HUDSON — After years of talk, the Florida Department of Education plans to begin moving FCAT testing to computers in the spring.
Hudson High School isn't ready yet.
Built in 1973, the school lacks enough computers with enough memory to handle the testing software. Some wiring needs upgrades. Its classroom setup does not lend itself easily to secure computerized exams for hundreds of students.
"Obviously, we are not a new school. So we had to look at the capacity we have," principal Dave LaRoche said. "We have had to work real hard here at Hudson."
A state assessment of every Florida school's ability to administer on computers the 10th-grade math FCAT, as well as the new algebra end-of-course test, revealed that Hudson and River Ridge high schools and five alternative and charter programs missed the mark.
That result comes after about three years of preparations for computerized testing. Pasco officials convened a committee to examine the needs back in 2007, when it was thought that students in the fifth, eighth and ninth grades would be taking the FCAT online in 2010, with three more grade levels added in 2011.
Peggy Jones, the district director of research and evaluation, said the effort has yielded positive results. The district has made progress in upgrading school technology for testing, including the addition of modern computers and wireless networking.
But more work remains.
To meet the goal of having one up-to-date computer for every four high school students, the district plans to use $1.5 million of its federal Race to the Top grant funds, spokeswoman Summer Romagnoli said. The upgrades should be in place by December, she said.
That's when the district will participate in a statewide FCAT simulation to check the system's ability to handle thousands of students simultaneously taking the test.
The goal is to ensure no failures similar to what happened when the state launched its computerized reading test, called FAIR. Limited bandwidth caused major access problems for schools across Florida, prompting several changes at the state level.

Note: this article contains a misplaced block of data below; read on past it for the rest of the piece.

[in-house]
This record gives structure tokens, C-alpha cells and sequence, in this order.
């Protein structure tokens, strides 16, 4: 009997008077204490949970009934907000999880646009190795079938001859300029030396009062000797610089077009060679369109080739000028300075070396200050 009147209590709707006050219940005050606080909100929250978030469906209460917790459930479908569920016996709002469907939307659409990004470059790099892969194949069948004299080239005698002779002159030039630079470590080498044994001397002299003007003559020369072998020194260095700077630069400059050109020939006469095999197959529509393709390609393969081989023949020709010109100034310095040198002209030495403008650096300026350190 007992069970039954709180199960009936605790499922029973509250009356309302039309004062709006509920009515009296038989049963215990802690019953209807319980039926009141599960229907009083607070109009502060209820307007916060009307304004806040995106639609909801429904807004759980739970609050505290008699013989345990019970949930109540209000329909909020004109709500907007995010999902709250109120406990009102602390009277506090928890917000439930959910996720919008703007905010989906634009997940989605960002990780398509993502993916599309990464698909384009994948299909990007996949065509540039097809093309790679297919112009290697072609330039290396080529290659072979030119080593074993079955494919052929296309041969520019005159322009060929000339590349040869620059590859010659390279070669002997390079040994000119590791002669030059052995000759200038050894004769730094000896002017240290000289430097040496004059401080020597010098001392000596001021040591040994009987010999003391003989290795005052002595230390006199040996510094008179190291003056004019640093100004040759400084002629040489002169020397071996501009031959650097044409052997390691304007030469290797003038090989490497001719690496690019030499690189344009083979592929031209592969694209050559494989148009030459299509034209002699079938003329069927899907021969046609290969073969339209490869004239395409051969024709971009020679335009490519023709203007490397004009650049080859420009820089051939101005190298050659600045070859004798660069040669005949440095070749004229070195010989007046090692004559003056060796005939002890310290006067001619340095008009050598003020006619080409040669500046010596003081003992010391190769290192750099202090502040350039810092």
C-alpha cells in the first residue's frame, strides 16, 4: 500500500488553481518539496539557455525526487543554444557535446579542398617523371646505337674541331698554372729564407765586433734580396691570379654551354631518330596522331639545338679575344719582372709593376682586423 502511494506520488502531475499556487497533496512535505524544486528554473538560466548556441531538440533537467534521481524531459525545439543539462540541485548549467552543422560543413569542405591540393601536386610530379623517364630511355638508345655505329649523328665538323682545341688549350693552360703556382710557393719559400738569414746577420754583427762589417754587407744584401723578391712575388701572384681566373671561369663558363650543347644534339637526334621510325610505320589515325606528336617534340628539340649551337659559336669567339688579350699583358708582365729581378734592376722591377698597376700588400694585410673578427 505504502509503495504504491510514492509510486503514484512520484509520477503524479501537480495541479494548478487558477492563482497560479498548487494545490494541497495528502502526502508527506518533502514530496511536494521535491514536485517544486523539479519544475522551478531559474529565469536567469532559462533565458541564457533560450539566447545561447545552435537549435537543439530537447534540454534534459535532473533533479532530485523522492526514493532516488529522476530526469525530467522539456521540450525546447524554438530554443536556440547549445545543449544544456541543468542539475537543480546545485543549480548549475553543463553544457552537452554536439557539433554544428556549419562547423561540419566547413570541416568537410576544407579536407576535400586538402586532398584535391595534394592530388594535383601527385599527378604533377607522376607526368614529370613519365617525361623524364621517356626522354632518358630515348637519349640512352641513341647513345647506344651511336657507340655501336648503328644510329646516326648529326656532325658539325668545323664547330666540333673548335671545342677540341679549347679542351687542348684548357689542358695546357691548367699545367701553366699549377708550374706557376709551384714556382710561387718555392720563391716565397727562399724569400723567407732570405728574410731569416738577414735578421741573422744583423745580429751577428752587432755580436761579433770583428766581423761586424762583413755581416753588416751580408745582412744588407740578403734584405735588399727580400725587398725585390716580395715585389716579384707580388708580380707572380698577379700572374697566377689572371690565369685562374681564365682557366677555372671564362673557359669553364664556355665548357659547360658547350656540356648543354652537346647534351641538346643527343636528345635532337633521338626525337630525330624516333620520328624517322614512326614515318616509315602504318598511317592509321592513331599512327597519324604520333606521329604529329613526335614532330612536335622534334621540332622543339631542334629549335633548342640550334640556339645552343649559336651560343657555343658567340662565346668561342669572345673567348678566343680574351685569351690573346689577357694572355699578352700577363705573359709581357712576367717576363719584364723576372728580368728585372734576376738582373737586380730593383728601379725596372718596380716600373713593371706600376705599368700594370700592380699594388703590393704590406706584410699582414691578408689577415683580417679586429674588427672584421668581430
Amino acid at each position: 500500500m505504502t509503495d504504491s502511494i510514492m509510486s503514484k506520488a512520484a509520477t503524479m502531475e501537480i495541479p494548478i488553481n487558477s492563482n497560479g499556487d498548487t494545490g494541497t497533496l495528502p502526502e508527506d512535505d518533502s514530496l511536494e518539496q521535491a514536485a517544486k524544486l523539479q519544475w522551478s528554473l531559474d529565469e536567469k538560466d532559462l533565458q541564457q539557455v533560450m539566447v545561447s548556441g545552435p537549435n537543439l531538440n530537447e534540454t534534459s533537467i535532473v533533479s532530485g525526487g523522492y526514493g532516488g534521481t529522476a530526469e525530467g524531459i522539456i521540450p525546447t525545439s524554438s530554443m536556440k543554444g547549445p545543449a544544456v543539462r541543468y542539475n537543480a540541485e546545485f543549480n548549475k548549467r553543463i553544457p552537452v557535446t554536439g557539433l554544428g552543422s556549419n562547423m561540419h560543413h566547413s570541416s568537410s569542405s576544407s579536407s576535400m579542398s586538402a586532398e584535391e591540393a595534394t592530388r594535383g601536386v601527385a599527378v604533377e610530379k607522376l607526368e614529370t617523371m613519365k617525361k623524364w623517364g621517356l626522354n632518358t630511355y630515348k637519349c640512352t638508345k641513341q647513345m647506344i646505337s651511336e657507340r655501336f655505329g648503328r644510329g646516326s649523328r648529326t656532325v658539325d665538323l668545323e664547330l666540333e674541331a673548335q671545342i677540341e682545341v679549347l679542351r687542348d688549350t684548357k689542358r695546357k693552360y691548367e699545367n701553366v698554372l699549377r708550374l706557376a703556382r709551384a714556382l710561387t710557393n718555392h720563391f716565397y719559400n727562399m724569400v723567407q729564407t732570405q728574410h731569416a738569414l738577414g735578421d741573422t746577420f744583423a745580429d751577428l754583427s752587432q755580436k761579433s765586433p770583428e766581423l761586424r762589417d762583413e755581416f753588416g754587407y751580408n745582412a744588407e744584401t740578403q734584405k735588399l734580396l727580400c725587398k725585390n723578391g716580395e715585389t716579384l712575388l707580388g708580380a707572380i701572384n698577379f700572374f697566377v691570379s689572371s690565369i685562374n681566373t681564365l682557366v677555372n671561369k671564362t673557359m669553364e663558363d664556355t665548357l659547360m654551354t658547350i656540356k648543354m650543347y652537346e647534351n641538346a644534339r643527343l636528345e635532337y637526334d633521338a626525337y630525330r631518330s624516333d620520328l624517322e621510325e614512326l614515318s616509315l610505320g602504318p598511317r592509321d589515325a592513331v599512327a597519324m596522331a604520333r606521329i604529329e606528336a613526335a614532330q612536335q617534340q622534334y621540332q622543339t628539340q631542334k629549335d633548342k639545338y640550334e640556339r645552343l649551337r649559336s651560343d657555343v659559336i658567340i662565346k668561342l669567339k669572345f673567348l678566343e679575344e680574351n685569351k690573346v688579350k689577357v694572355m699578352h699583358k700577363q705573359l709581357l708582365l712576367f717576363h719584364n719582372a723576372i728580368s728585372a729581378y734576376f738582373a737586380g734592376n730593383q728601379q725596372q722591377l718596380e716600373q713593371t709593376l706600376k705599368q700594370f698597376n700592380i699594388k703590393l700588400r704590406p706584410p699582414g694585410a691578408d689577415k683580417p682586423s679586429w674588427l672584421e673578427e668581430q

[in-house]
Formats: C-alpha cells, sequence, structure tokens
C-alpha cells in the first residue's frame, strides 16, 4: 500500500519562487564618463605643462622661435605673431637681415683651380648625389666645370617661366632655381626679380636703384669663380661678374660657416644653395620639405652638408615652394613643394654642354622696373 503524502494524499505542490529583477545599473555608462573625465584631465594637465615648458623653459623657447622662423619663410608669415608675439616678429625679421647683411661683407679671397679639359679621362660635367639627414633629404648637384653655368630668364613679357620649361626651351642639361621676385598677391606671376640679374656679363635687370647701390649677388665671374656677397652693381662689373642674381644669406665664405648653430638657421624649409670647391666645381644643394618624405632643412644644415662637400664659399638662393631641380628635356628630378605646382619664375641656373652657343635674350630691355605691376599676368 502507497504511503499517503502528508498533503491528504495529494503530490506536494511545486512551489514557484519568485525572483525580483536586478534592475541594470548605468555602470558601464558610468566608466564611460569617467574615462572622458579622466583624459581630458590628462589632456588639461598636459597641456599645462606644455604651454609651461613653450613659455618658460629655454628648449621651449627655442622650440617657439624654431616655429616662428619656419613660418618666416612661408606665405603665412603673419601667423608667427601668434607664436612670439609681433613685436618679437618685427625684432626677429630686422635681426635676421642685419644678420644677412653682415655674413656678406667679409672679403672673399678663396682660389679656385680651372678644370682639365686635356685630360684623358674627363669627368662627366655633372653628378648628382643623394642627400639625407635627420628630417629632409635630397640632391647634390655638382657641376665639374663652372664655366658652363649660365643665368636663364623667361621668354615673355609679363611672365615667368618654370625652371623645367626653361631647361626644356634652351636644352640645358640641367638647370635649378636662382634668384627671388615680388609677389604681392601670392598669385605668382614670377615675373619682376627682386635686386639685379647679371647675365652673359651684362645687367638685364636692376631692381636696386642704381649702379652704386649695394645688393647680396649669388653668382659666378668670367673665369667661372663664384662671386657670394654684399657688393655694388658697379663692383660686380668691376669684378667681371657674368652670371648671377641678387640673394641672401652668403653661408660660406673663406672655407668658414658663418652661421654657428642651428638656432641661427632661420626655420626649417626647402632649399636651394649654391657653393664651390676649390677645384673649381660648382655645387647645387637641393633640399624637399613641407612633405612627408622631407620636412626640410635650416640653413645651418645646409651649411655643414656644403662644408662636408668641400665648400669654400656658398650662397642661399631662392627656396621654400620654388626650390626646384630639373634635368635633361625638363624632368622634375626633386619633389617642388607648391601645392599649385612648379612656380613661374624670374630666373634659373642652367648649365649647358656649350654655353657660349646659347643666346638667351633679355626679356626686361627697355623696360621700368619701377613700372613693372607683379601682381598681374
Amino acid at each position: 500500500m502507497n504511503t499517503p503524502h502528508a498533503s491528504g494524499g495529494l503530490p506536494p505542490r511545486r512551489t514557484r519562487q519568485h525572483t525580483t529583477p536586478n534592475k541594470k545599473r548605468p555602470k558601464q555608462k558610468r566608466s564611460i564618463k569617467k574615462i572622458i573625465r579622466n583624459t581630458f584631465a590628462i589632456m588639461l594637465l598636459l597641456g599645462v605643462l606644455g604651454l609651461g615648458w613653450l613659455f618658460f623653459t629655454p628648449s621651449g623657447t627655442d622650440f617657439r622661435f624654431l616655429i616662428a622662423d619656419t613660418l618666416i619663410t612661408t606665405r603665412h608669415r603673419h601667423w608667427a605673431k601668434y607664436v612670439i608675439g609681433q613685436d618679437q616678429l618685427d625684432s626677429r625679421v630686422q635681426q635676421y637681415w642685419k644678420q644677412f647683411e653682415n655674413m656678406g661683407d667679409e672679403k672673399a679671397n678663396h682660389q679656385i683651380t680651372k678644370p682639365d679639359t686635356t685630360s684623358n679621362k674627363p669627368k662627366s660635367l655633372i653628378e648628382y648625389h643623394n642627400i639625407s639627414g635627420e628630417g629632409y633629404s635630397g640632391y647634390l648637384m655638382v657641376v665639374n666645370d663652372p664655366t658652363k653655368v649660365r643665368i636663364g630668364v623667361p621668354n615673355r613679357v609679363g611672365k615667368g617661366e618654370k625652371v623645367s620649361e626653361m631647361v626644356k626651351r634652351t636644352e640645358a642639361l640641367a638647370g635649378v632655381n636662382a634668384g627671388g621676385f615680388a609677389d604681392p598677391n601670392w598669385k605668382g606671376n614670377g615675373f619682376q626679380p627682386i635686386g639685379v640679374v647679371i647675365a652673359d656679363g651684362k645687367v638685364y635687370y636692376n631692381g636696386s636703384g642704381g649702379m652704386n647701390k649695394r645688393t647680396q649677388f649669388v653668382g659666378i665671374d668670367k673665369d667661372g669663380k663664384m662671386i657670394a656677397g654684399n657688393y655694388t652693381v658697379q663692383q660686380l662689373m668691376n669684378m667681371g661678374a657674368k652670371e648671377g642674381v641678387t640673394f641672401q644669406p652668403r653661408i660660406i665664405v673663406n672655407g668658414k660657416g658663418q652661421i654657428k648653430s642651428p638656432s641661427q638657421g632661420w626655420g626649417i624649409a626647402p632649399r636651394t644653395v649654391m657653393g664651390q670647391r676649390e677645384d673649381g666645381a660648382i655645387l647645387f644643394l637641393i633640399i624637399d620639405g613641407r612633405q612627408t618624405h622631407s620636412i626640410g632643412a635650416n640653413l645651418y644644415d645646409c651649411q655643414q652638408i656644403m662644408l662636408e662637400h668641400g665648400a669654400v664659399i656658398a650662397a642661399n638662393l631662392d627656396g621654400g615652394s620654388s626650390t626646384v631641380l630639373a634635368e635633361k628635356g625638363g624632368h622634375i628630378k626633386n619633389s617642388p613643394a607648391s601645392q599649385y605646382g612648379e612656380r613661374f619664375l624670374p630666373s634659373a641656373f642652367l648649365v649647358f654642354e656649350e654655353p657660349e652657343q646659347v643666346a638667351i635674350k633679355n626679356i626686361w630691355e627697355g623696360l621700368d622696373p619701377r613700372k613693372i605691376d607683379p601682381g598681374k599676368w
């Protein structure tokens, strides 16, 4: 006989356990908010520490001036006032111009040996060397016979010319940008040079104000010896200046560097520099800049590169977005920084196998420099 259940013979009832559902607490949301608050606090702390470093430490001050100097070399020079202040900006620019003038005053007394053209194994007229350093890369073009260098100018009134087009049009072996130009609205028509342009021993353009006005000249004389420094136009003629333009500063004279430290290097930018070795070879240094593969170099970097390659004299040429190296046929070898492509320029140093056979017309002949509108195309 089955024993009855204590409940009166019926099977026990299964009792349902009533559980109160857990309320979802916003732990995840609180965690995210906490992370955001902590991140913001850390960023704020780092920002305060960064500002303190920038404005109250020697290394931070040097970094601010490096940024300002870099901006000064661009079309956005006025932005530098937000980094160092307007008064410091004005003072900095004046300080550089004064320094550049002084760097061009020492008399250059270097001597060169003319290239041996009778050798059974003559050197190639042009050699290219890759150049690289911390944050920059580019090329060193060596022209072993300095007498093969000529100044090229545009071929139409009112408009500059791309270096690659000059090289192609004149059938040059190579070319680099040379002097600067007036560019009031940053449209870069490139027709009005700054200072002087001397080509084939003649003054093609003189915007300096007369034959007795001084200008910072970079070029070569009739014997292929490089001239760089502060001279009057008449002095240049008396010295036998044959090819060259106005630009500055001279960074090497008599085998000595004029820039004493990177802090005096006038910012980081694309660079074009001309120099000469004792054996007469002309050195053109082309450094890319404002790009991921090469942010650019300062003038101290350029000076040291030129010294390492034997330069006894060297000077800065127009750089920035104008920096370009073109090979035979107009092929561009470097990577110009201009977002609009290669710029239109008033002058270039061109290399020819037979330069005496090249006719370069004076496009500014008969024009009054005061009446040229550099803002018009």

One result was the move away from testing over the Internet, and instead moving to computer-based software that holds the test. Schools then download finished exams to a proctor computer, from which they are sent to the Department of Education.
Schools' experiences with FAIR, as well as other computer-based assessments, have helped acclimate students to this new wave of testing without paper and pencil, Hudson principal LaRoche said.
Still, he acknowledged, the change does add a layer of anxiety to a system that has become familiar to students. Teachers and administrators worry about system crashes, power outages and the like, in addition to the usual nervousness.
The FCAT remains a high stakes test, said Ray Bonti, principal of Wiregrass Ranch High School in Wesley Chapel. If kids haven't taken it on the computer before, it could have a negative effect on a school's ratings, which matter for funding and oversight purposes, he said.
"We're going to work through it, but we certainly have a lot of concerns with this whole process," Bonti said.
He noted that the switch to computers will force the school to stretch out its testing periods, because there's no way the school can have everyone on a computer at the same time.
"What are the other kids doing who aren't testing?" he wondered. "You can't have a room doing FCAT and the room to the left and to the right doing normal activities. There would be too many distractions."
Schools also need to review test security procedures, evaluation director Jones added. This includes setting up seating arrangements to keep students from seeing each other's screens, and making sure the Internet isn't available for cheating, among other things.
"We're in the process of still doing that," Jones said.
Working with the district, a school-based planning team has gotten Hudson High to a place where it hopes to be ready to test 300 sophomores in the spring.
"We have some really good plans in place to make it happen, hopefully without a hitch," LaRoche said.
Jeffrey S. Solochek can be reached at [email protected] or (813) 909-4614. For more education news, visit the Gradebook at www.tampabay.com/blogs/gradebook.